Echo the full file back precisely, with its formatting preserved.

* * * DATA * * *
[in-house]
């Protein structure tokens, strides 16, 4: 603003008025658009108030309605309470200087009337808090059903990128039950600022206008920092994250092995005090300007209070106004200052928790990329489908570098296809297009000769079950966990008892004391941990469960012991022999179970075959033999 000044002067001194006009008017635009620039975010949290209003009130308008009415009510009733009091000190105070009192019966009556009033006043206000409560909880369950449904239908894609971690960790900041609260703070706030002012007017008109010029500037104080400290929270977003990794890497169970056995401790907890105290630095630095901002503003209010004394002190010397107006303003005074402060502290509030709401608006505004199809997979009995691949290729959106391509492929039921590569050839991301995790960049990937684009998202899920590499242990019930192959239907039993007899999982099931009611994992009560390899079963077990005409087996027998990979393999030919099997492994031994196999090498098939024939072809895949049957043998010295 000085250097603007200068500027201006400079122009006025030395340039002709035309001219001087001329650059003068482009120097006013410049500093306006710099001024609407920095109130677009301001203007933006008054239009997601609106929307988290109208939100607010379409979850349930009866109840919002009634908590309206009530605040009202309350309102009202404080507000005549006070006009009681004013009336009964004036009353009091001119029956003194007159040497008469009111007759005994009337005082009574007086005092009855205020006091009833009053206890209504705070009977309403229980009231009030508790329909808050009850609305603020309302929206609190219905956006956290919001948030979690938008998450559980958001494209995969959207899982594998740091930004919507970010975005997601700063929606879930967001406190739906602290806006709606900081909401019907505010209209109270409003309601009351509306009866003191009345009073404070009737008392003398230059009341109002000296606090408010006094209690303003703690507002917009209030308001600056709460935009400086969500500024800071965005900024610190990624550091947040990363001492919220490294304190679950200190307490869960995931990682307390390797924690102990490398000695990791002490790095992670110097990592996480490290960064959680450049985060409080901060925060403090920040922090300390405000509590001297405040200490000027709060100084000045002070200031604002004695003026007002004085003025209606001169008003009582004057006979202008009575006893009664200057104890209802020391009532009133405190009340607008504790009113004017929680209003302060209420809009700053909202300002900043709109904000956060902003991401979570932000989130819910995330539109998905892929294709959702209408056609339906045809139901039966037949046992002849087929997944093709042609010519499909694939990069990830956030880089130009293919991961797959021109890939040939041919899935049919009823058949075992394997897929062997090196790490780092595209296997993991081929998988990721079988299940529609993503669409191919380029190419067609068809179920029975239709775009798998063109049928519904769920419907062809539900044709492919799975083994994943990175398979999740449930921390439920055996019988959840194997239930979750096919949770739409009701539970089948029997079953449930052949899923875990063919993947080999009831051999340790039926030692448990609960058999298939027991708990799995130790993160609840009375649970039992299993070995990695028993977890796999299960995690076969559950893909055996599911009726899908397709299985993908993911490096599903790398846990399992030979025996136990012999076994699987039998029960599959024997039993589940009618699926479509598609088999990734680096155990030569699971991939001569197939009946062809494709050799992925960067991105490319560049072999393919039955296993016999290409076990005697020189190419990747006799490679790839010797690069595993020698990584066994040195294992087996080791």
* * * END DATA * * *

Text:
[in-house]
């Protein structure tokens, strides 16, 4: 603003008025658009108030309605309470200087009337808090059903990128039950600022206008920092994250092995005090300007209070106004200052928790990329489908570098296809297009000769079950966990008892004391941990469960012991022999179970075959033999 000044002067001194006009008017635009620039975010949290209003009130308008009415009510009733009091000190105070009192019966009556009033006043206000409560909880369950449904239908894609971690960790900041609260703070706030002012007017008109010029500037104080400290929270977003990794890497169970056995401790907890105290630095630095901002503003209010004394002190010397107006303003005074402060502290509030709401608006505004199809997979009995691949290729959106391509492929039921590569050839991301995790960049990937684009998202899920590499242990019930192959239907039993007899999982099931009611994992009560390899079963077990005409087996027998990979393999030919099997492994031994196999090498098939024939072809895949049957043998010295 000085250097603007200068500027201006400079122009006025030395340039002709035309001219001087001329650059003068482009120097006013410049500093306006710099001024609407920095109130677009301001203007933006008054239009997601609106929307988290109208939100607010379409979850349930009866109840919002009634908590309206009530605040009202309350309102009202404080507000005549006070006009009681004013009336009964004036009353009091001119029956003194007159040497008469009111007759005994009337005082009574007086005092009855205020006091009833009053206890209504705070009977309403229980009231009030508790329909808050009850609305603020309302929206609190219905956006956290919001948030979690938008998450559980958001494209995969959207899982594998740091930004919507970010975005997601700063929606879930967001406190739906602290806006709606900081909401019907505010209209109270409003309601009351509306009866003191009345009073404070009737008392003398230059009341109002000296606090408010006094209690303003703690507002917009209030308001600056709460935009400086969500500024800071965005900024610190990624550091947040990363001492919220490294304190679950200190307490869960995931990682307390390797924690102990490398000695990791002490790095992670110097990592996480490290960064959680450049985060409080901060925060403090920040922090300390405000509590001297405040200490000027709060100084000045002070200031604002004695003026007002004085003025209606001169008003009582004057006979202008009575006893009664200057104890209802020391009532009133405190009340607008504790009113004017929680209003302060209420809009700053909202300002900043709109904000956060902003991401979570932000989130819910995330539109998905892929294709959702209408056609339906045809139901039966037949046992002849087929997944093709042609010519499909694939990069990830956030880089130009293919991961797959021109890939040939041919899935049919009823058949075992394997897929062997090196790490780092595209296997993991081929998988990721079988299940529609993503669409191919380029190419067609068809179920029975239709775009798998063109049928519904769920419907062809539900044709492919799975083994994943990175398979999740449930921390439920055996019988959840194997239930979750096919949770739409009701539970089948029997079953449930052949899923875990063919993947080999009831051999340790039926030692448990609960058999298939027991708990799995130790993160609840009375649970039992299993070995990695028993977890796999299960995690076969559950893909055996599911009726899908397709299985993908993911490096599903790398846990399992030979025996136990012999076994699987039998029960599959024997039993589940009618699926479509598609088999990734680096155990030569699971991939001569197939009946062809494709050799992925960067991105490319560049072999393919039955296993016999290409076990005697020189190419990747006799490679790839010797690069595993020698990584066994040195294992087996080791």